What is Septicemia?
Septicemia, also known as sepsis, is a life-threatening condition. It can happen when bacteria from another infection – in the skin, lungs, urinary tract or somewhere else – enter the blood and spread throughout the body. Sepsis is the severe response of the body to the infection. If prompt treatment is not applied, sepsis can quickly lead to tissue damage, organ failure, and finally death.
Short statistics about septicemia in the USA
- CDC evaluated that 7 of 10 patients with sepsis recently had chronic diseases requiring frequent medical care. These common infections can lead to sepsis in adults:
- Lung infection such as pneumonia (35%);
- Kidney or urinary tract infection (25%);
- Gut, stomach, or intestine infection (11%);
- Skin infection (11%).
- More than 1.5 million Americans get sepsis every year.
- About 250,000 people in America die from sepsis every year.
- One of three patients who die in a hospital suffers from sepsis.
What causes sepsis?
Four types of infections are often linked to septicemia:
- lungs (pneumonia);
- kidney (urinary tract infection);
The most often identified bacteria that cause infections developing into sepsis include:
- Staphylococcus aureus (staph);
- Escherichia coli (E. coli);
- some types of Streptococcus;
Who is at risk?
Anyone can get an infection. Unluckily, almost every infection can cause sepsis. Certain groups of people are at a higher risk:
- Adults at 65 years or older;
- People with chronic medical conditions, such as lung disease, diabetes, cancer, and kidney disease;
- People with weak immune systems;
- Children younger than one year;
What are the symptoms?
Symptoms of sepsis normally include a combination of any of the following conditions:
- Confusion or disorientation;
- Shortness of breath;
- High heart rate;
- Extreme pain or discomfort;
- Fever, or shivering, or feeling very cold;
- Clammy or sweaty skin;
Search for medical help immediately if you suppose you may have sepsis, or if your infection is getting worse.
How can you get ahead of sepsis?
- Discuss with your doctor about measures you can take to prevent infections. For example, take good care of chronic conditions and get recommended vaccines.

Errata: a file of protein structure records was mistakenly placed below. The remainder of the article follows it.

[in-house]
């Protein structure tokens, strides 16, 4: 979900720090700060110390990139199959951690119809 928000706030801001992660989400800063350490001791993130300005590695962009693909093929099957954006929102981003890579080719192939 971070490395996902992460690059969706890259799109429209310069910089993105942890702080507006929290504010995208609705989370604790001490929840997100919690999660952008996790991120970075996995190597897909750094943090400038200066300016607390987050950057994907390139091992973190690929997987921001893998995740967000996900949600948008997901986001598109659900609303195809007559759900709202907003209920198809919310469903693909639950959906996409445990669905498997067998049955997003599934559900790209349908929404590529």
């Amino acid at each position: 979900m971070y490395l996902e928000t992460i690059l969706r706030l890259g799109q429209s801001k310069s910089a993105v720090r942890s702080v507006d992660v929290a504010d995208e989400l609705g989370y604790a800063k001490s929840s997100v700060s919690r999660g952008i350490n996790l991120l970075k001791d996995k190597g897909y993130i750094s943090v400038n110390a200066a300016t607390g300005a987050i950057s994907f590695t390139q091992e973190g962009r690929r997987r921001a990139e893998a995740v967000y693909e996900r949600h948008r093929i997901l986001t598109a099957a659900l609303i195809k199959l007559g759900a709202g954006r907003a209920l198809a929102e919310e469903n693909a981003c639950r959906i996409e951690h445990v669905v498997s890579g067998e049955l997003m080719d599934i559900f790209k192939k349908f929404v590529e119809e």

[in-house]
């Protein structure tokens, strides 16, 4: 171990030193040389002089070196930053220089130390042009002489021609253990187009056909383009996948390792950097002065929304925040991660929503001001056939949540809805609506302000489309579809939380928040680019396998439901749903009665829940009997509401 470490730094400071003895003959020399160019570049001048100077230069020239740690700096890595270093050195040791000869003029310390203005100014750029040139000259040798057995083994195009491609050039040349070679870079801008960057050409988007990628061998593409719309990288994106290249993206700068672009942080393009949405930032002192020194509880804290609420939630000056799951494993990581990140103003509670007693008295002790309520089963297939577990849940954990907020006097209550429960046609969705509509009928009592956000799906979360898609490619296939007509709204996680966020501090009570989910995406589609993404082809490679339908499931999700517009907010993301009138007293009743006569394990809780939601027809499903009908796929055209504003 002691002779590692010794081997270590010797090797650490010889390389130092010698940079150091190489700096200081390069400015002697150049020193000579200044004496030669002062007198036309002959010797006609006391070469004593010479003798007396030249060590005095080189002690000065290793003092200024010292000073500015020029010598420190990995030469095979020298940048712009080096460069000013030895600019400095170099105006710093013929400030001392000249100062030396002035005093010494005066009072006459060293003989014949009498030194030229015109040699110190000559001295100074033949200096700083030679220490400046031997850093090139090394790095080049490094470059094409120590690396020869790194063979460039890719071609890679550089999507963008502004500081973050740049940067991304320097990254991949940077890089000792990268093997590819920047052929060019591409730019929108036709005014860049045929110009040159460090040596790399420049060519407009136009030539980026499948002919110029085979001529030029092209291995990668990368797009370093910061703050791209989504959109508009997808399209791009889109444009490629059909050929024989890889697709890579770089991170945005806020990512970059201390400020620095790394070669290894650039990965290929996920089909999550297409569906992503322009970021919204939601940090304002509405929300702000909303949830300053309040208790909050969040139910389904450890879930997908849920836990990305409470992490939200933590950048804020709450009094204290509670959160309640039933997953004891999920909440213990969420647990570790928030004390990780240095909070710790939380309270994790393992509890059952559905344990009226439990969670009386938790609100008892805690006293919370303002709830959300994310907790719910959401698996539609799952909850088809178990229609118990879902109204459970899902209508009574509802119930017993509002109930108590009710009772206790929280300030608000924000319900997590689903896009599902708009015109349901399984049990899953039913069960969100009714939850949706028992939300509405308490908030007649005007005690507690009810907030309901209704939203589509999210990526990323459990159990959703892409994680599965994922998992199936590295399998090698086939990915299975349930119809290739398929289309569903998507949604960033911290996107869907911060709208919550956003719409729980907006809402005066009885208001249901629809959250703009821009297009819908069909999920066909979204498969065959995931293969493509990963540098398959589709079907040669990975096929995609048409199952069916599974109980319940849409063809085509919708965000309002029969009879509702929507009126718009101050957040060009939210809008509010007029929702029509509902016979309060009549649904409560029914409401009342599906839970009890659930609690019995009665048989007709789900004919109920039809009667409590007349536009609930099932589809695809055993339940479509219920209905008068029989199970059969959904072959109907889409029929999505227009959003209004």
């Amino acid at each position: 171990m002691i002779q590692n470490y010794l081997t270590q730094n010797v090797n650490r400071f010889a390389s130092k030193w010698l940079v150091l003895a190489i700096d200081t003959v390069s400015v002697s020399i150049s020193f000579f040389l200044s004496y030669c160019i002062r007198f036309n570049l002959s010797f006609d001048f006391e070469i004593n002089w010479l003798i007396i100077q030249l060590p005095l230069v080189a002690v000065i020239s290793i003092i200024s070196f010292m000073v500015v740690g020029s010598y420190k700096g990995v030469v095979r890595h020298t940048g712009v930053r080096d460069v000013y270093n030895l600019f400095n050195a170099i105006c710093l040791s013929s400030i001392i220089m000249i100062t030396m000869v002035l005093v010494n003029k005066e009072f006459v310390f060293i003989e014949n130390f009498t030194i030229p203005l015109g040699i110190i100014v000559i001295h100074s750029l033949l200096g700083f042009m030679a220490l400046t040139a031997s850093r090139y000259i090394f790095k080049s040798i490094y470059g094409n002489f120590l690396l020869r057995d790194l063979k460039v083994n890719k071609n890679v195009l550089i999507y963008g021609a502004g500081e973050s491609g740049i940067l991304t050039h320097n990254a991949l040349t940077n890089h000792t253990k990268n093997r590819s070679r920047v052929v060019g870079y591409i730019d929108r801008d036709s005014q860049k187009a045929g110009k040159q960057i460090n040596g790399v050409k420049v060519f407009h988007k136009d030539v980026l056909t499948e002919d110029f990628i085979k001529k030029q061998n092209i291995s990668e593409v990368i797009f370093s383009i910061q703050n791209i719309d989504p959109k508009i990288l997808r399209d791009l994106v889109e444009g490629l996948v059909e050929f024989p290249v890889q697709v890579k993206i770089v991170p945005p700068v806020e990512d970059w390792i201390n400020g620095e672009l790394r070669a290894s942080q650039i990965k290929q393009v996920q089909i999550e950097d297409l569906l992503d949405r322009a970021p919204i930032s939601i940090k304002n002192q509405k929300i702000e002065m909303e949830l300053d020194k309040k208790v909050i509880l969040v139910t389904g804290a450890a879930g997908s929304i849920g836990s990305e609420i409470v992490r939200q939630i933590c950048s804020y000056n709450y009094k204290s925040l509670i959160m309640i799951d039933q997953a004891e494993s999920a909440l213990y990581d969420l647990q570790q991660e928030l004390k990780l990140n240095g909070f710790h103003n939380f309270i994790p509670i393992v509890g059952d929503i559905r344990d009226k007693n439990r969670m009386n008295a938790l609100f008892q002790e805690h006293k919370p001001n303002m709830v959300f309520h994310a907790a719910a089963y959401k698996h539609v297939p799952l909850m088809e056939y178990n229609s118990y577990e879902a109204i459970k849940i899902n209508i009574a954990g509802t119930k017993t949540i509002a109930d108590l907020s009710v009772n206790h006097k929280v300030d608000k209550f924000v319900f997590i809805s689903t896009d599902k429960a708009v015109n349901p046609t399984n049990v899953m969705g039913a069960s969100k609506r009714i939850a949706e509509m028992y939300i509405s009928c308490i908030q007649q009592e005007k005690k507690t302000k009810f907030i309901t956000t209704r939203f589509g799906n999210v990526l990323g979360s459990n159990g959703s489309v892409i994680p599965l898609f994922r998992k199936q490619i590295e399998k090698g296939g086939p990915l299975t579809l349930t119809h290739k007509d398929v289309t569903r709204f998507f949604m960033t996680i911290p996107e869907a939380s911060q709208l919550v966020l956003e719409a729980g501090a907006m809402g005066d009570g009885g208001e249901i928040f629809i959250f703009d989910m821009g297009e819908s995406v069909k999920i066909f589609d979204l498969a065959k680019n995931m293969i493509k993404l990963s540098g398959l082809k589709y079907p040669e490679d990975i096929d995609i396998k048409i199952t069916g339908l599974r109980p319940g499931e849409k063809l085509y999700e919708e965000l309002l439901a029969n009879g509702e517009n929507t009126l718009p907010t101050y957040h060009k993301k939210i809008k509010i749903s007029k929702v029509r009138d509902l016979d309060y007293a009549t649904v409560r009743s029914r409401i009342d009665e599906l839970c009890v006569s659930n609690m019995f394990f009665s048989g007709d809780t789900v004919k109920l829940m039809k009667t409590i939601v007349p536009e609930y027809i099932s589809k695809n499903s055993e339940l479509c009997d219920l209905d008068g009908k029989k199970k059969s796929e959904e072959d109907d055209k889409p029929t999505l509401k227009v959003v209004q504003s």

- Be aware of the symptoms of sepsis.
- Practice perfect personal hygiene.
- ACT AS FAST AS POSSIBLE! Search for medical care IMMEDIATELY when an infection gets worse.
Always remember that sepsis is a medical emergency. Time matters!
How is it diagnosed?
Doctors diagnose sepsis via some physical symptoms, mentioned above, like fever, low blood pressure, increased heart rate, and increased breathing rate. They also do laboratory tests that check for indications of infection and organ damage.
Many of the sepsis symptoms, such as fever and problematic breathing, are identical with those in other conditions. This makes sepsis hard to diagnose in its early stages.
What is the treatment?
Sepsis is treated in the hospital. Rapid, effective sepsis treatment, including antibiotics, maintenance of regular blood flow to organs, and proper therapy of the source of infection, can save lives.
Doctors prescribe antibiotics for sepsis as soon as possible. Many patients get oxygen and intravenous fluids to support blood and oxygen flows to organs. Other types of treatment may also be necessary, such as assisting breathing with a machine or kidney dialysis. In some cases, surgery is needed to remove tissue damaged by the infection.
The first steps in recovery
After the efficient cure of sepsis, rehabilitation usually begins in the hospital. The patient shall be slowly helped to move around and look after themselves: bathing, sitting up, standing, walking, going to the restroom, etc.
The purpose of rehabilitation is to restore the previous level of health or as close to it as possible. The patient is recommended to build up daily activities slowly and rest when tired.